Nobody likes losses and – if we’re totally honest – we’re all afraid of losing money. Losses in the stock market are a daily occurrence because stock prices fluctuate. And they fluctuate more and more.
The author Thomas Meyer, whom I am interviewing about his personal experiences with investing in our fifth episode, therefore rightfully asks why these fluctuations are so big.
Indeed, the fluctuations are bigger than they should be for rational-economic reasons. At least, this is what Robert Shiller proved and what earned him the Nobel Prize.
We can only speculate about the reasons. One likely problem is the human mind, but there are other mechanisms in play as well. I can personally think of three reasons.
Big fluctuations can be caused by computers that trigger buying and selling orders automatically. In addition, the fact that people can react to events a lot more quickly than before is causing faster course changes in the stock market. Back in the day, you had to make a phone call and reach the trader before an order was executed. He then had to personally contact the other party to process the transaction. Today, you can do the whole thing from your mobile phone, and the only thing between your finger and the completed order are a few electrodes that move through the wires at light speed. No wonder that things happen more quickly, and no wonder that the fluctuations are bigger.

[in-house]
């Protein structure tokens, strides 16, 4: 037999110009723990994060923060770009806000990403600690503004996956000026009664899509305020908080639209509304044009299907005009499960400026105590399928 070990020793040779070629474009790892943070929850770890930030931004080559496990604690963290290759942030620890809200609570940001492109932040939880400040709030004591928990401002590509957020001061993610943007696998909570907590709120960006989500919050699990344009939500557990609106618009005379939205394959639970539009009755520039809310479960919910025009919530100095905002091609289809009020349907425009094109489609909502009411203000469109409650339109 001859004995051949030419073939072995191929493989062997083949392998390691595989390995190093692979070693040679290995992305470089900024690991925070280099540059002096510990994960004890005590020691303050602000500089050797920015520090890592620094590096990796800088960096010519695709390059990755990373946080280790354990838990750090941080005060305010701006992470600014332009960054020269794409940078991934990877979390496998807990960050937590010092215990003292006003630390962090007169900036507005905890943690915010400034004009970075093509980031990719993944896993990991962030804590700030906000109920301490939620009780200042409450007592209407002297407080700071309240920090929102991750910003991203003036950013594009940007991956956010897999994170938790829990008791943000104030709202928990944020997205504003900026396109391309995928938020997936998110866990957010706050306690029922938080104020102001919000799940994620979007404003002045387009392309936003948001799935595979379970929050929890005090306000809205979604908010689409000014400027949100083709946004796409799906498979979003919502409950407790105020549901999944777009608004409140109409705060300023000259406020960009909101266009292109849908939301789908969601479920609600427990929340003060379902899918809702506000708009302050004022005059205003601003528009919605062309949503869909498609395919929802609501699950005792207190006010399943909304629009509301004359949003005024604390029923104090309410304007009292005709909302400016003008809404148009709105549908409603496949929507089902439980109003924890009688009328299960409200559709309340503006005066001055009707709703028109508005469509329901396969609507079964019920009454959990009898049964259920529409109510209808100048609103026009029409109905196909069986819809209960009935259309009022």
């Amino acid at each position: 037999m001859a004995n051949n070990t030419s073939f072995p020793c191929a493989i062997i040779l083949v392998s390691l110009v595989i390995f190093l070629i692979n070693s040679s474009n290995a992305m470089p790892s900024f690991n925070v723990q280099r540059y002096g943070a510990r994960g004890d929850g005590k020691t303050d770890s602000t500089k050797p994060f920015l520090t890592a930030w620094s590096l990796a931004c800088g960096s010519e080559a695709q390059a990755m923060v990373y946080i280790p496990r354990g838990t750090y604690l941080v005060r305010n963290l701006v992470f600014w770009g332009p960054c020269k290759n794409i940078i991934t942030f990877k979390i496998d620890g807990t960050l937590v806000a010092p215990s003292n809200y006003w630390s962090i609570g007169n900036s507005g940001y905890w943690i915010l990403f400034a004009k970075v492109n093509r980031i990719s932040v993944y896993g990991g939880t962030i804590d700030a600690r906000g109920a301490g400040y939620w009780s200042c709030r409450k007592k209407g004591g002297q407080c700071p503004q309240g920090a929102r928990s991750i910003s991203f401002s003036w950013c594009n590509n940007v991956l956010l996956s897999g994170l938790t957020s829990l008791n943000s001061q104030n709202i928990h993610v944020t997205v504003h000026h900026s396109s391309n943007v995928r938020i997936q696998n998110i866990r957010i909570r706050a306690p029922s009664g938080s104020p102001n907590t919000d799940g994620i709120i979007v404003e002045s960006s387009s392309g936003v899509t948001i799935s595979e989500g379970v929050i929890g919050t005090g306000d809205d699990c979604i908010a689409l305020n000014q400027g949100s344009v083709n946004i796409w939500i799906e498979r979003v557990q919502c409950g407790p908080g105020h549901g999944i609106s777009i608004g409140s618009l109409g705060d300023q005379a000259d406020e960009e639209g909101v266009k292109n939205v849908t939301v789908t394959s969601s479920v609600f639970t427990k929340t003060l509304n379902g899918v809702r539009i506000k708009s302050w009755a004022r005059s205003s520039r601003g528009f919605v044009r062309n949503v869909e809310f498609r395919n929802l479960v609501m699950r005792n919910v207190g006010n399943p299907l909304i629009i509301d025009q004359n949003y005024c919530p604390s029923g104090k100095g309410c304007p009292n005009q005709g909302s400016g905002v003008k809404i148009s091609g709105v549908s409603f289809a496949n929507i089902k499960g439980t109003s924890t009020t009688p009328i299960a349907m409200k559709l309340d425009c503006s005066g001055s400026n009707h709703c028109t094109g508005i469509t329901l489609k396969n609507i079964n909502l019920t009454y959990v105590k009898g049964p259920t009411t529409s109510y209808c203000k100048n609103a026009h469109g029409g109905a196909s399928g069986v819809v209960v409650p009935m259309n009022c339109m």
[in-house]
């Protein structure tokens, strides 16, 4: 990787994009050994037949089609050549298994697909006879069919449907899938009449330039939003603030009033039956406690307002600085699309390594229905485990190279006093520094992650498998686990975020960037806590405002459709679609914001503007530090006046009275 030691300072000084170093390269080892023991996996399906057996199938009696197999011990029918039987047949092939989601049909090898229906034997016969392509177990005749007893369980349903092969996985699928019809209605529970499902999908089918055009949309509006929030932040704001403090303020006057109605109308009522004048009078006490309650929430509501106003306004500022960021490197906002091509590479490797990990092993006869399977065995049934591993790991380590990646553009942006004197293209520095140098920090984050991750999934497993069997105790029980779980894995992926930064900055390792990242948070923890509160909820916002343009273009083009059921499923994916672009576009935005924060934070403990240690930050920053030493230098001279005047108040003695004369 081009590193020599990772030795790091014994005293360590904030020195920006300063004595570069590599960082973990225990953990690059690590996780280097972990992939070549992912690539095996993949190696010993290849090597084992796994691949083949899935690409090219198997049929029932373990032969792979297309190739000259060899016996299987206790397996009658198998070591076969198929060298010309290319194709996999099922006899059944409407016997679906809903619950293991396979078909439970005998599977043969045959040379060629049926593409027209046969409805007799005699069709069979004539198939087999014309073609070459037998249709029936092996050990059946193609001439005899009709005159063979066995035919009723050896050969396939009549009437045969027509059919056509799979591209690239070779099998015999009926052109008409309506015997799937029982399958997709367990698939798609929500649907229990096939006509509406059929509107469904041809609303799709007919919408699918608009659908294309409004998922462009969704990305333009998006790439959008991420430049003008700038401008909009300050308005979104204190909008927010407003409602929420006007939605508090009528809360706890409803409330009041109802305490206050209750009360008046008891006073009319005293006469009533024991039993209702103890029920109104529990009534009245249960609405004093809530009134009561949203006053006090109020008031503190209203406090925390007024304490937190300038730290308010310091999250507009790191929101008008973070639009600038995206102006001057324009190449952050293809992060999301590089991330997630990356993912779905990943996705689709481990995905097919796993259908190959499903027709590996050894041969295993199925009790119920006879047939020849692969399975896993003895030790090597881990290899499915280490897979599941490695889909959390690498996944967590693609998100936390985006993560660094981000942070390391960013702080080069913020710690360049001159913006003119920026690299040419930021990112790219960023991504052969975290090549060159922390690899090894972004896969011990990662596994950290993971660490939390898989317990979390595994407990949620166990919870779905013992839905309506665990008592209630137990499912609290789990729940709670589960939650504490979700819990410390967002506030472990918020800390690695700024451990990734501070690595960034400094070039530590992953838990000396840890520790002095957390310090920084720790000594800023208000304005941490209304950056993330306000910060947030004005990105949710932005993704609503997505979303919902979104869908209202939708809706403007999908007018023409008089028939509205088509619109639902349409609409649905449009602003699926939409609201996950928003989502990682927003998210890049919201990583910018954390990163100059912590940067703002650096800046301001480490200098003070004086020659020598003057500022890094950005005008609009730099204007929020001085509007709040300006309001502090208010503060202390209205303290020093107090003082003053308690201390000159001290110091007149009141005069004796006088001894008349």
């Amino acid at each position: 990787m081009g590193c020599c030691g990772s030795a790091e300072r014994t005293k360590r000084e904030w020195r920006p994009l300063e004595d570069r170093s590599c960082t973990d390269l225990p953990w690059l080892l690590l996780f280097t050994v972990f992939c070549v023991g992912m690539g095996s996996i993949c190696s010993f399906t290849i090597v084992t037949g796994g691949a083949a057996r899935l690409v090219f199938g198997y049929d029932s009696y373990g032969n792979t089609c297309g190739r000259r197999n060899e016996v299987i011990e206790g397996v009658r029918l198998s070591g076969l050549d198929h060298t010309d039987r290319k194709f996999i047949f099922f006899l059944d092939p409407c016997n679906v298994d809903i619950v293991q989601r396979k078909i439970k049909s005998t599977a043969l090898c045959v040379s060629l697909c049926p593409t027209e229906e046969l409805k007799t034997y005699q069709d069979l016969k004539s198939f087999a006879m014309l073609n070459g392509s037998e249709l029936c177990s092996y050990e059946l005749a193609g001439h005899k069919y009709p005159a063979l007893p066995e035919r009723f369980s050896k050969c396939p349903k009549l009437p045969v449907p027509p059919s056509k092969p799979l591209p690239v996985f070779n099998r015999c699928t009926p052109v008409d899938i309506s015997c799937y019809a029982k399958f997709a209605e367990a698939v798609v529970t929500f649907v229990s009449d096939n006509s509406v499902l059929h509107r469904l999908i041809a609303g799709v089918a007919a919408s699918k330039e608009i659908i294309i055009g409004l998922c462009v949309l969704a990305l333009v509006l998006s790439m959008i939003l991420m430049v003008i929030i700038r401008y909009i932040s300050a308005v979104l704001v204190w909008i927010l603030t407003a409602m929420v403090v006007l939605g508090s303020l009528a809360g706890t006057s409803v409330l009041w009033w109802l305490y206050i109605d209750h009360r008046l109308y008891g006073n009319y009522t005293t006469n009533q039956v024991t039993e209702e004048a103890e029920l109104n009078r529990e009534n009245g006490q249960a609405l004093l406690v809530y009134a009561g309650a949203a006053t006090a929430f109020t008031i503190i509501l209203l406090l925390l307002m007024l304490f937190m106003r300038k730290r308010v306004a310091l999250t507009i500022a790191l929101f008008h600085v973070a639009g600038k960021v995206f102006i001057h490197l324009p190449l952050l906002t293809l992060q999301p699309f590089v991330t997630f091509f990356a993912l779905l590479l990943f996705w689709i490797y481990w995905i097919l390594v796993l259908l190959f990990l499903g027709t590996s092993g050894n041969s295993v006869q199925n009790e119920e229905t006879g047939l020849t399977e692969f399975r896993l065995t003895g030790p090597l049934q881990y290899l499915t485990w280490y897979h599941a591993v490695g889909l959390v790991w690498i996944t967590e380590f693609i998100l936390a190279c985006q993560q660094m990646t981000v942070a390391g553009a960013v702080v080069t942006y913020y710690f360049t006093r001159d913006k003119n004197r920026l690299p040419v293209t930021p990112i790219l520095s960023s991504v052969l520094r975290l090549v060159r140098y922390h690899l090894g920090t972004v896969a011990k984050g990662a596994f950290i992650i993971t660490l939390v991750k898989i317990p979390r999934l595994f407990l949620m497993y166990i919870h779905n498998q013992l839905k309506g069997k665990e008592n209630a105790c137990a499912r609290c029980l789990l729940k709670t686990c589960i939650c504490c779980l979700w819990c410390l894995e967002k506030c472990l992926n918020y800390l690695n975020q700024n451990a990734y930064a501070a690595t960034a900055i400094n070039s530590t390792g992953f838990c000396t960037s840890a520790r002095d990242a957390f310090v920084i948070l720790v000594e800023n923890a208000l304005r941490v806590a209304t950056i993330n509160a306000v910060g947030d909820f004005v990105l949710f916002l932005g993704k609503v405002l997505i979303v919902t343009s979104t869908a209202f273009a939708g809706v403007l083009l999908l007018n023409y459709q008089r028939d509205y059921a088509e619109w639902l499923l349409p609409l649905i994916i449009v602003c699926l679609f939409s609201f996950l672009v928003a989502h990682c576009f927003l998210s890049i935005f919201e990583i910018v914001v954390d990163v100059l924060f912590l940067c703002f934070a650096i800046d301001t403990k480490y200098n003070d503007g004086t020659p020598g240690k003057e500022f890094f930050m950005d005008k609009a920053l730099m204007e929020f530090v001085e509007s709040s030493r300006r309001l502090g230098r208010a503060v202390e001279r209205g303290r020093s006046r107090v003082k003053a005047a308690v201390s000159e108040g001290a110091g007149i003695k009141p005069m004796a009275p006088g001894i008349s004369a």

Another contributing factor is that the trade fees have decreased significantly. The lower the trade fees, the more people buy and sell stocks. This also leads to higher fluctuations.
Finally, you shouldn’t forget that interest rates are very low, which also affects fluctuations in the market. If interest rates go from 10% to 11%, then this is only a 10% increase. If they go from 1% to 2%, then the increase is 100%. If interest rates grow from 10% to 11%, the prices of securities will drop by 10%. If they grow from 1% to 2%, prices are dropping by 50%. If interest rates are very low, even tiny changes can have big effects.
The fluctuations aren’t really a problem for Thomas Meyer because he has a long-term savings strategy. How you can acquire this perspective will be the topic of next week’s blog.